He was grrrrrrrrrrreat!

From some unattributed source….

SANTA ANA, Calif. – (KRT) – Thurl Ravenscroft of Fullerton, Calif., whose voice was known worldwide through his work in movies, TV and at Disneyland, died Sunday from prostate cancer. He was 91.

Tony the Tiger?

That was Ravenscroft.

Disneyland? Too many voices to mention, but Pirates of the Caribbean, the Haunted Mansion and the Enchanted Tiki Room were all graced by Ravenscroft’s pliable, unique voice.

Movies? How about “Cinderella,” “Dumbo” and “Lady and the Tramp”?

“Disneyland wouldn’t have been, and wouldn’t be, the same without him,” said former park President Jack Lindquist. “It’s all part of the experience. You can’t go home with a ride, but you can go home with a memory, and part of that is the audio – the sound part of it. His voice was one of the things that made it all come alive.”

Thurl Arthur Ravenscroft was born Feb. 6, 1914, in Norfolk, Neb. He moved to California in 1933 to study interior design at the Otis College of Art and Design. While in school he was encouraged to go into show business and auditioned at Paramount studios to be a singer.

By the mid-1930s, he was appearing regularly on radio, first on a program titled “Goose Creek Parson.” In the late 1930s, he appeared on the “The Kraft Music Hall” with Bing Crosby, singing backup in a group called the Paul Taylor Choristers. That group eventually became the Sportsmen Quartette.

After military service during World War II, he returned to Hollywood, later becoming involved in the Mellomen singing group, and began a career in radio, movies, television and commercials. The group could sing anything from rock `n’ roll to bebop to barbershop, and it performed with a list of stars including Danny Kaye, Rosemary Clooney, Frank Sinatra and Elvis Presley.

In 1952, Ravenscroft achieved a measure of immortality, thanks to a TV commercial.

“I’m the only man in the world that has made a career with one word: Grrrrreeeeat!” Ravenscroft roared in a 1996 interview with The Orange County Register. “When Kellogg’s brought up the idea of the tiger, they sent me a caricature of Tony to see if I could create something for them. After messing around for some time I came up with the `Great!’ roar, and that’s how it’s been since then.”

Ravenscroft’s involvement with Disneyland goes back to opening day in 1955, when he was the announcer for many of the ceremonies and events. His voice has been heard on numerous Disneyland attractions and rides, including Adventure Through Inner Space (1967-1986). He was the original narrator on Submarine Voyage.

In 1966, Dr. Seuss and Chuck Jones teamed up to do “How the Grinch Stole Christmas” for CBS. Ravenscroft recalled the Grinch fondly, saying, “That was my chance to prove I could really sing.” The success of the Grinch led to other projects with Dr. Seuss, including “Horton Hears a Who” and “The Cat in the Hat.”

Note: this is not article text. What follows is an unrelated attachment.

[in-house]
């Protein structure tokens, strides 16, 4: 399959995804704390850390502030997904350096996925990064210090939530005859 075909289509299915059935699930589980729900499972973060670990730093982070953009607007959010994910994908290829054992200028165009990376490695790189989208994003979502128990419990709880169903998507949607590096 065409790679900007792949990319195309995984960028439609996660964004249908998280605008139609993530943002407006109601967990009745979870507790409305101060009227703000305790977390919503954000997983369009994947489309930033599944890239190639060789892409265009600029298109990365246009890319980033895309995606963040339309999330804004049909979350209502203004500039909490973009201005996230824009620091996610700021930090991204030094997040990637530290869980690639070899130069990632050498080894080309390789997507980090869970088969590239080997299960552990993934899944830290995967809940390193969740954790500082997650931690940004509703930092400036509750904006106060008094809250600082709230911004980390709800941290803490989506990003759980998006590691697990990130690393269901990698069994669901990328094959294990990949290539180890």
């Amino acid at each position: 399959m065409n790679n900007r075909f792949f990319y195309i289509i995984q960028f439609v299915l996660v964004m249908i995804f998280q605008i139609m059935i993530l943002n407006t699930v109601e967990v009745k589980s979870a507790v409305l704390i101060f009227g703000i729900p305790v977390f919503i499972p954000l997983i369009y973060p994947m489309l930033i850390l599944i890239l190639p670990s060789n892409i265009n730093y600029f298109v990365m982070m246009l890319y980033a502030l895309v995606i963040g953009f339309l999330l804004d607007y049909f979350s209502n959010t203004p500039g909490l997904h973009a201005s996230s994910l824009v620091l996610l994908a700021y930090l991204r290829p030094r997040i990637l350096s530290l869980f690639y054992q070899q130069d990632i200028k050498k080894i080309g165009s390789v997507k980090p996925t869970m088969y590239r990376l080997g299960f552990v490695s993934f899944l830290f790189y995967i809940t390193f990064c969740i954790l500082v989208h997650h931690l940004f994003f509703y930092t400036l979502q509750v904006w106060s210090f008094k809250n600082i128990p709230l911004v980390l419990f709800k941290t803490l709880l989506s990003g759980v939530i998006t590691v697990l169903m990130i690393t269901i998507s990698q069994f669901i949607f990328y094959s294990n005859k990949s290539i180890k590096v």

His singing career continued into the 1970s. As a member of the Johnny Mann Singers, he sang on 28 albums, appeared on television for three seasons and performed for President Nixon and Leonid Brezhnev at the White House.

One of Ravenscroft’s biggest local claims to fame undeniably was his narration of Laguna Beach’s Pageant of the Masters, a job that began in 1973 and lasted for two decades. He told the Register upon his retirement that it was his favorite gig of all time.

“I’ve learned more about art doing the Pageant than I ever did in art school,” he said.

Pageant scriptwriter Dan Duling remembered working with Ravenscroft as “a wonderful collaboration.

“He was a gentleman who was beloved, and is still beloved, at the pageant,” Duling said. “He was considered the grandpa of the pageant. Everyone backstage adored him.”

Ravenscroft possessed, said Duling, “one of the great basso voices, so distinctive. For me, it was like writing music for an instrument that has a few tones that are absolutely unmistakable. It was so distinctive that you had to play to its strengths. He could bring a kind of deep, resonant reverence to something that deserved proper respect. Also, in his folksy manner, he could be the grandpa that everybody loved,” Duling said.

Another fan with memories is Werner Weiss, Web master of www.yesterland.com, an Internet site that highlights popular Disneyland attractions, including many that no longer exist.

“(Ravenscroft) is one of the busts in the Haunted Mansion,” Weiss said. “He’s uncredited, as so many cast members at the park are, but it’s his face and voice. It’s unusual. You actually SEE him in that attraction, a man whose voice you’re heard a thousand times.”

June, Ravenscroft’s wife of 53 years, died in 1999 at age 80. He is survived by two children, Ron and Nancy, and four grandchildren. Services are pending.

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